What does the word Creed mean? According to Fr. Guy Oury, “A Latin word for the Creed is symbolum. Its first meaning is that of a sign, a mark of recognition by which an envoy is accredited or strangers know each other as belonging to the same group. The ‘symbol’ of faith identifies Christians. People who are not Christian cannot profess it without a lie on their part” (The Mass, p. 71). In addition to being a sign of our unity, the Creed also is a summary of core doctrines we believe in and an important part of the Mass. The General Instruction of the Roman Missal states, “The purpose of the Creed or Profession of Faith is that the whole gathered people may respond to the Word of God proclaimed in the readings taken from Sacred Scripture and explained in the Homily and that they may also honor and confess the great mysteries of the faith by pronouncing the rule of faith in a formula approved for liturgical use and before the celebration of these mysteries in the Eucharist begins” (GIRM, no. 67). In summary, Charles Belmonte says, “The symbol or Creed expresses our response and assent to what we have just heard in the readings and in the homily” (Understanding the Mass, p. 99). Having heard the truths of the Faith in the Liturgy of the Word, now we profess them in the Creed.
Why do we stand up to profess our Faith? As the Diocese of Peoria teaches, “Through the Creed, we as a community of believers stand and profess, in precise terms, the foundations of our faith. We stand for the Creed because of its importance in our Church and in our lives. Of important note is another gesture the Church asks of us as we profess the Creed. As we say ‘[and by] the Holy Spirit [was incarnate] of the Virgin Mary and became man,’ we are to bow in adoration of the Incarnation and birth of our Lord. Interestingly, on those respective solemnities (Annunciation and Christmas) we are to retain the ancient custom of genuflecting during those lines” (“A Study of the Mass,” p. 10). As we have reviewed previously, each of the gestures and postures within the liturgy has a meaning and can help us pray more deeply. Throughout the Mass, we stand together for the principal prayers. In a very practical way, standing is another way of giving our assent, as when a crowd stands in applause. Standing adds an additional fervor to the recognition. In a similar way, standing to pray together adds an element of strength to the words we proclaim. Bowing while we recall the Incarnation acknowledges in a humble way how much we honor that significant moment in world history. Genuflecting on the Solemnities of the Annunciation and Christmas adds even more solemn praise to the joy of that moment, reflecting our adoration of our Lord who took on a human nature, becoming man for our sake.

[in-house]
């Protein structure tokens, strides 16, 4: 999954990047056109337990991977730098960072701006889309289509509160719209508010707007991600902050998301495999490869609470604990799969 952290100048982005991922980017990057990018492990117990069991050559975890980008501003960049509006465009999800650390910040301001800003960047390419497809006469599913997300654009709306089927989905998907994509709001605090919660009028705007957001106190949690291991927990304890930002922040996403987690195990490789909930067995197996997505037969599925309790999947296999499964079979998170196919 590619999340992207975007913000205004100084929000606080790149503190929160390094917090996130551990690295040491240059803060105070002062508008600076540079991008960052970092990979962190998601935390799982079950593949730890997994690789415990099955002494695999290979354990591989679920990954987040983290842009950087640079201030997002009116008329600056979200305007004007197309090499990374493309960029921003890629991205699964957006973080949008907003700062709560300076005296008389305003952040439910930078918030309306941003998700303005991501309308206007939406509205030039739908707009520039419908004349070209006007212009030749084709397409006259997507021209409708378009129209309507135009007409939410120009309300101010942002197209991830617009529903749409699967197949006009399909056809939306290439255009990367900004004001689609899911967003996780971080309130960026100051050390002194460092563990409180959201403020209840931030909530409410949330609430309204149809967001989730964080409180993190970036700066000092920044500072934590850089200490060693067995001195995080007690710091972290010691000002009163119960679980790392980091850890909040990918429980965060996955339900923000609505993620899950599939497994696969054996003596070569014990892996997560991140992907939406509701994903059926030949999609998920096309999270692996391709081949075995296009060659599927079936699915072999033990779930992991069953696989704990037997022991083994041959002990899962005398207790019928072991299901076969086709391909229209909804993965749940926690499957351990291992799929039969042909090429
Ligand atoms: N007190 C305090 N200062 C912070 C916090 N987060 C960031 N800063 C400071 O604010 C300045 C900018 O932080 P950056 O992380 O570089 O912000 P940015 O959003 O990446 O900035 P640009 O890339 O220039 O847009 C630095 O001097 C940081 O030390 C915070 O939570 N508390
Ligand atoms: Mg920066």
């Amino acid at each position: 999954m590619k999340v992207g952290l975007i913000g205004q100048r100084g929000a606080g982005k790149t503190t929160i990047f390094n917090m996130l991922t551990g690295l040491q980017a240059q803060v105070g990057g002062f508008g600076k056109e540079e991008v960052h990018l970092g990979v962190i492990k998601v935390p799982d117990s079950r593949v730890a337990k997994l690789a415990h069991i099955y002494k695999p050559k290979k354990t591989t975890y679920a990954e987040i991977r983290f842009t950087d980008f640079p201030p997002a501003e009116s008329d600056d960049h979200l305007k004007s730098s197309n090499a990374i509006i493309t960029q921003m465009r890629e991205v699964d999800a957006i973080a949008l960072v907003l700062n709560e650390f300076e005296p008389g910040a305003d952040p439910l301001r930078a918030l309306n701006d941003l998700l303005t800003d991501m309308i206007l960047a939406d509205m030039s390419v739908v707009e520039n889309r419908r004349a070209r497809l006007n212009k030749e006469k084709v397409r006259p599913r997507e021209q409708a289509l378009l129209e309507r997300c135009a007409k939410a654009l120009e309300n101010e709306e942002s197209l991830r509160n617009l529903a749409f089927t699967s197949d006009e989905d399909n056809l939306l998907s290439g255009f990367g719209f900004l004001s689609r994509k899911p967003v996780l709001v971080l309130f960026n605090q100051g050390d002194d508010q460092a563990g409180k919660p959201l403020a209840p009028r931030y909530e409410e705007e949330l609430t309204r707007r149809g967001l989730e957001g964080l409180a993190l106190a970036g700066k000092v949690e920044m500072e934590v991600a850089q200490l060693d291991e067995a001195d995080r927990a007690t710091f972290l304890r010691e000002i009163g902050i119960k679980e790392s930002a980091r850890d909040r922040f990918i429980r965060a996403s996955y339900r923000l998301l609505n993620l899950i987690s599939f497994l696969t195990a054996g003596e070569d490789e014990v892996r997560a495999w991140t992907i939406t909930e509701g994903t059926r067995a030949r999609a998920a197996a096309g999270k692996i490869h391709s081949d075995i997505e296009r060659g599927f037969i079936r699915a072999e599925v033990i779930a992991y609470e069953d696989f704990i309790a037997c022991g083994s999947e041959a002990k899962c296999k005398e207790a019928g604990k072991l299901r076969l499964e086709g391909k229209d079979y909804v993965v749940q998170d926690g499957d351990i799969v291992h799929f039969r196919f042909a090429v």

As we profess our faith together, we are joined in a unity that began at our Baptism. “As on the day of our Baptism, when our whole life was entrusted to the ‘standard teaching,’ let us embrace the Creed of our life-giving faith. To say the Credo with faith is to enter into communion with God, Father, Son, and Holy Spirit, and also with the whole Church which transmits the faith to us and in whose midst we believe” (CCC, no. 197). The Catechism quotes St. Ambrose: “‘The Creed is the spiritual seal, our hearts’ meditation and ever-present guardian; it is, unquestionably, the treasure of our soul’” (CCC, no. 197).
Reflecting upon St. Ambrose’s words recalls for me the amazing gift we have been given through our Baptism, being invited into the very life of God. That is definitely worth standing up and professing together!
1. Consider your posture(s) during various forms of prayer. What prompts you to stand in respect and fervor? What leads you to bow your hand in awe and wonder? Pay attention to praying with your whole self, including your bodily posture.
2. The next time you pray the Creed alone, call to mind your unity with all Christians who profess this faith.